Where’s Barack?


Last Friday, after the McCain vice presidential pick was revealed, I’m told that Rush opened his show by asking, “Does anybody remember Barack Obama?” or, “When is Barack going to give his speech,” or some such humor.

Sarah Palin has had that kind of impact on this race – today, she’s front page news again, as the pregnancy of her 17 year old daughter continues to percolate. The net effect? Palin is reinforced as a real live person who happened to get into power, alone in that unique stature as she faces off against career politicians who live for the pursuit of power.

Obama can do little more than try to gain some high ground points for saying the pregnancy is personal, family business, and everyone should lay off. It’s a sideline position, but it’s all he has.

The tide continues to turn against him.

Barack has built his campaign on the premise of America being in a malaise. The malaise perception was largely driven by the war in Iraq (now going so well everyone assumes it’s been won), and the price of oil.

From a high at the beginning of the summer up around $147, the cost of a barrel has dropped procipitously.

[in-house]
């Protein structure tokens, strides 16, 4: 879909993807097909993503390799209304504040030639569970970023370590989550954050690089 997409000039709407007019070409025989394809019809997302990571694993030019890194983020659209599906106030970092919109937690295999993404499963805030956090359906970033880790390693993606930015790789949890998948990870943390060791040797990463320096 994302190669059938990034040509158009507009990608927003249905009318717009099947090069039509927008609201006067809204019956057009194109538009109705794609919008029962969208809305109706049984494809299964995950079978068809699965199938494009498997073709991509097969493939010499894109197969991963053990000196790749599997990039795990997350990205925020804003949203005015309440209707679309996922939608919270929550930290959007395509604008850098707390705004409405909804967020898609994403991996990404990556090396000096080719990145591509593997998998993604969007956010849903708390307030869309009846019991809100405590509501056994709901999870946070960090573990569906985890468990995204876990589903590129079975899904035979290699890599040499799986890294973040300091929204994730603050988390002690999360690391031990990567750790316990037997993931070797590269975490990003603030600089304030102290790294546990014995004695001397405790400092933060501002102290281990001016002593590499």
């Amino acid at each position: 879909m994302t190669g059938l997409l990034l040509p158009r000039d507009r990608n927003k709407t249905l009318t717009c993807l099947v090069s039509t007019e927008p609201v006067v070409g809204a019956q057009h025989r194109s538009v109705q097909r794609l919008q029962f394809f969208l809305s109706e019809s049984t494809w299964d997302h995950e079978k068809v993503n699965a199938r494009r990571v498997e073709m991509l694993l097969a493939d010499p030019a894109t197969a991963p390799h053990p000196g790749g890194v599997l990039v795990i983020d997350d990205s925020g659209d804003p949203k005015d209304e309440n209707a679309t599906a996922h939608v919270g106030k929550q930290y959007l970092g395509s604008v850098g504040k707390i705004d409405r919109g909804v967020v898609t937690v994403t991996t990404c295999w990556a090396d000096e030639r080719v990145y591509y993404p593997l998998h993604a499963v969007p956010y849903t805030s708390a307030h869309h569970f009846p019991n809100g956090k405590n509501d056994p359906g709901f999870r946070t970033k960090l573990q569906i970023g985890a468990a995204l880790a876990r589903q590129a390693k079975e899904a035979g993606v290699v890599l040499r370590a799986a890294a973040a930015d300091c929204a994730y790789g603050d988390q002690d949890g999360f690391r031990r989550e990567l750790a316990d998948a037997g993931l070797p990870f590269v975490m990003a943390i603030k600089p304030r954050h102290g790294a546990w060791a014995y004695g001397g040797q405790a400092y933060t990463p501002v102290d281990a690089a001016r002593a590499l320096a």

Oil prices fell below $106 a barrel Tuesday in Asia – $10 below its close Friday before the Labor Day weekend – as investors shifted their focus to slowing global demand after worries about Hurricane Gustav subsided.

Light, sweet crude for October delivery was trading at $106.03 a barrel in electronic trading on the New York Mercantile Exchange midafternoon in Singapore, and at one point dropped as low as $105.46.

Suppliers are suddenly trying to figure out how to keep the price from breaking the $100 barrier.

“The market continues to be weighed down by worries of a global economic downturn and slowing oil demand in developing markets,” said Victor Shum, an energy analyst with consultancy Purvin & Gertz in Singapore. “Action by OPEC and supply side concerns should put a backstop to any sharp price drop.”

The Organization of Petroleum Exporting Countries is scheduled to meet Sept. 9 and has indicated it may take action to defend the $100 a barrel level.

The combination of Sarah Palin and Good News have created a new dynamic into the race that has the Obama campaign struggling how to regain its footing, just days after the end of the party’s convention. Even Gustav failed to do its job in bringing the country back into the malaise.

As a hurricane, Gustav left half of New Orleans without power as it lashed Louisiana and Mississippi, toppling trees and tearing off roofs. The city’s flood defenses were intact and the death toll may have been kept to single figures, officials said. Katrina flooded 80 percent of the city and killed 1,800 people.

Gustav turned to an advantage as the loss of the convention’s first day pushed President Bush and Dick Cheney off the agenda, and the storm went away quickly allowing the convention to get back on track.

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